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200 people and already it's almost full. in the jail's backyard an officer tells us not to get too close as the prisoners could be dangerous. there are people here in syria, jordan, iraq, egypt and palestine but many came from europe as well. algeria has spent most of his life in france where he married a french woman and lead a normal life. that changed after he was recruited with an islama group with -- jihad in syria. >> i met a group and i trained with them for two and a half months and then we illegally crossed the border into syria. >> he says as a fundamental muslim he had to get involved. >> i saw my semisyrian brothers suffering here. i saw that kids are also
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suffering. i took up arms and was ready to use them but when i came here i didn't see the enemy. >> in a separate building they show us weapons, including handmade bombs and grenades seized. these are the instruments of global jihad that chose syria as a battlefield to bring foreign fighters and violence. this prison may be full but beyond the walls, many men with many causes remain free to continue their fight. >> she is one of the few international correspondents on the front line of the syrian conflict and you can follow her on twitter to keep track of all the developments. >> leading american university johns hopkins has ordered one of its professors to take down a
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blog post criticizing the national security agency. professor of cryptography matthew green voiced his concerns over the methods the agency uses. the one who ordered the blog get taken down later apologized. >> the n.s.a. has a hard time breaking incrippingses so they've tried to take the products that perform inscription -- incrippingses and make them weaker. the n.s.a. is willing -- willing to make u.s. security a little bit weaker. remember, it's not just non-u.s. citizens who are using these products. it's americans too and they're willing to, in a sense, put our credibility on the line, our entire industry on the line in order to access the communications of whoever it is they want to listen to. we have a big debate ahead of us, how much spying?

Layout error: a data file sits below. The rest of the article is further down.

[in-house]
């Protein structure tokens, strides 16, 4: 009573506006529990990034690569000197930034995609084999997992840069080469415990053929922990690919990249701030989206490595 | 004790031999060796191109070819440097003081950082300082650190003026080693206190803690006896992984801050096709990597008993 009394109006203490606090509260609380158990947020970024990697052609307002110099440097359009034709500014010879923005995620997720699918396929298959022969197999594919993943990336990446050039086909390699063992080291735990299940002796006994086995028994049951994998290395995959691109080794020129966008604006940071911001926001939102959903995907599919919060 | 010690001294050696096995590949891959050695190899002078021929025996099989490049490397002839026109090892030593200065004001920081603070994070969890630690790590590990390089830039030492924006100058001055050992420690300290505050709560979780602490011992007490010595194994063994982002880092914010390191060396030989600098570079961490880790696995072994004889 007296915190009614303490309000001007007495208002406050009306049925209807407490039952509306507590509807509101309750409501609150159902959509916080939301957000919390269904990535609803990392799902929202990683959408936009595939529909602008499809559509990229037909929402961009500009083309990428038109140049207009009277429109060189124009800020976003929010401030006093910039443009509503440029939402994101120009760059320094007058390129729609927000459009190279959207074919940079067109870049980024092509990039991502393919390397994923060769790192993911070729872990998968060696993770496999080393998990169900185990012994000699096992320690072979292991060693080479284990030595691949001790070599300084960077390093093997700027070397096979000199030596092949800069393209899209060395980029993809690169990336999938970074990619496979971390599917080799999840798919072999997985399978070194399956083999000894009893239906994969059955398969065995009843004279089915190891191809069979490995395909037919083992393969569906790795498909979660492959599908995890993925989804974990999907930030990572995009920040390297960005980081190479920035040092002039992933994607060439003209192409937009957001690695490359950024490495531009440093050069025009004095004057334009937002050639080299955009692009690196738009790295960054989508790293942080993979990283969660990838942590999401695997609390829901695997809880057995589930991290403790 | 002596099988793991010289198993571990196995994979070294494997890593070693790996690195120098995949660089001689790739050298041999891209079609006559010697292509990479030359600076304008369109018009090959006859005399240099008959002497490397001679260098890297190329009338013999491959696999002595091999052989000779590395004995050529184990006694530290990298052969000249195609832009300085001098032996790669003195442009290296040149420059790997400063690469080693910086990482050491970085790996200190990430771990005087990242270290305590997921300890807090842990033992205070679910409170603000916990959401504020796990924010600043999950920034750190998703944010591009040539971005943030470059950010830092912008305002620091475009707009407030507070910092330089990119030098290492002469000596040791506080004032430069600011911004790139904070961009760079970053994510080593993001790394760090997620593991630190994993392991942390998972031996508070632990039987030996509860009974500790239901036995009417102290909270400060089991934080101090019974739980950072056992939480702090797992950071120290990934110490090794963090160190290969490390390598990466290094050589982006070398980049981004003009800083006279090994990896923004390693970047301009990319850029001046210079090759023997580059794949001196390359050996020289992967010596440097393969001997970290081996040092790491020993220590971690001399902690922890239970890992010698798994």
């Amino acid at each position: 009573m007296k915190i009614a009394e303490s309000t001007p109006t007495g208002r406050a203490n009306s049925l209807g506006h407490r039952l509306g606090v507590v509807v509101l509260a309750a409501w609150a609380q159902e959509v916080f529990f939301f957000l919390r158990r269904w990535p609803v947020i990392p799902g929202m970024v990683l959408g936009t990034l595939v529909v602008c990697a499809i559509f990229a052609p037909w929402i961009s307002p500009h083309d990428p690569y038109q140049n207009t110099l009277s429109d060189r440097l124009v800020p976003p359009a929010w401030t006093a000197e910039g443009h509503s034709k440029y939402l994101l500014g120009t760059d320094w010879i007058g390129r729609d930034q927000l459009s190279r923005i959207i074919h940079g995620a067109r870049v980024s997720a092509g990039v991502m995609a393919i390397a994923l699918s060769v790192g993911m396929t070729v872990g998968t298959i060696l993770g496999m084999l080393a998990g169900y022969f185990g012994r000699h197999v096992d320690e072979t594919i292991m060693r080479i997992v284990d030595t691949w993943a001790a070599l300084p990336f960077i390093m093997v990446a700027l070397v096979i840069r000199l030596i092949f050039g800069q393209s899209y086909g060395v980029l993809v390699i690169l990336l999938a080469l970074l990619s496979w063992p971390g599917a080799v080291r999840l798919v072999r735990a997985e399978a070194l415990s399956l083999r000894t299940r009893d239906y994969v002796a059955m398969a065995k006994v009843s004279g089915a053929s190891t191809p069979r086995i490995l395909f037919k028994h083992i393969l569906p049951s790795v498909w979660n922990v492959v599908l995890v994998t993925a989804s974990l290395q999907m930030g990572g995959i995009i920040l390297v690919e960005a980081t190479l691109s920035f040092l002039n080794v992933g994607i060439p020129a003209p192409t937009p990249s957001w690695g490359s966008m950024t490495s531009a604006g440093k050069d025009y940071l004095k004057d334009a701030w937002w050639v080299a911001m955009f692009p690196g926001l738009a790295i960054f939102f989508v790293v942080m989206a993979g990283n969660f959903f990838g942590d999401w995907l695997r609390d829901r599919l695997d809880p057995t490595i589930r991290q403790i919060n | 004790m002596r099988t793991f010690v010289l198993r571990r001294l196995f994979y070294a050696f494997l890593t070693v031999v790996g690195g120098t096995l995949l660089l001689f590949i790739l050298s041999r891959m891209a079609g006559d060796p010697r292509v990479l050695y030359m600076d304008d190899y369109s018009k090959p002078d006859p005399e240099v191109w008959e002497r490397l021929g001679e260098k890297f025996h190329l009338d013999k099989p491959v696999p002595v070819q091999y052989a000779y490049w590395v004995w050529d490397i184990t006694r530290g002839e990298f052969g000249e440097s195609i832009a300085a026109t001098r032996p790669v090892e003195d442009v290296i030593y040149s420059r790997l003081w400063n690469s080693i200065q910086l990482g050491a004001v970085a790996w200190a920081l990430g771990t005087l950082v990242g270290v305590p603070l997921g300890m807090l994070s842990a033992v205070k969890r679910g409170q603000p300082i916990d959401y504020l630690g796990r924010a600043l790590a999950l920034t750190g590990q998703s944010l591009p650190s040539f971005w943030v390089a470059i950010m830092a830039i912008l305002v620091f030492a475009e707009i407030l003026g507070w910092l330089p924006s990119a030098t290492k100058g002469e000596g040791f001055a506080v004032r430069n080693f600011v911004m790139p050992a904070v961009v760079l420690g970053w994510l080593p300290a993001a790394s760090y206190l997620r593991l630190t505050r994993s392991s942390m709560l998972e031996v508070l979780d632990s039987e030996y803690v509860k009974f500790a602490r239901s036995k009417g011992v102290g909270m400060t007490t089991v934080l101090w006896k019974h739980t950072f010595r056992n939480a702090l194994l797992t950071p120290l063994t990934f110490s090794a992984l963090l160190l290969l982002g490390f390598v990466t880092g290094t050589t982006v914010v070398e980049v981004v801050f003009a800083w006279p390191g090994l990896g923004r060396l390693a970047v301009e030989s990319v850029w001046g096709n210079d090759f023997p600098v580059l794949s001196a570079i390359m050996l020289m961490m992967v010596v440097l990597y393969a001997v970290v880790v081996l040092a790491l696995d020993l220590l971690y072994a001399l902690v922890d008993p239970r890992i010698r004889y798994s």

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there's a range from 1% to 100%. we're lean be -- learning that the american public is not comfortable with that -- what we're learning. >> meanwhile, universities students are having most of their electronic life monitored. that's sparking a debate about how the collected data could be used. we have the story. >> remember the film "minority report,"? the one where tom cruise is a cop in the future and uses patterns of data to stop crimes before they happen. the fictional future is now. universities are analyzing the electronic trail of students, how often they use the library, what books they get out, even where they park their cars to create a picture of them and how they learn. they use the information in different ways for marketing cause is but also to predict which students are likely to
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drop out. here's where it gets into 1984 novel. in the novel, every negative thought is a thought crime. the thought police watched them and recorded anything that resembled an unorthodox opinion or mental struggle. now a company is monitoring students' private emails for negative comments on their university experience to see if they're at riske of quitting. students at the london school of economics are not keen on the idea. >> i think that would be an impingement of my integrity. >> it sounds a bit c.i.a. i think people would be much more -- feel more violated. >> i don't think it's ethical. you wouldn't do it in denmark where i come from, i think. people wouldn't like that. >> i wouldn't want my emails to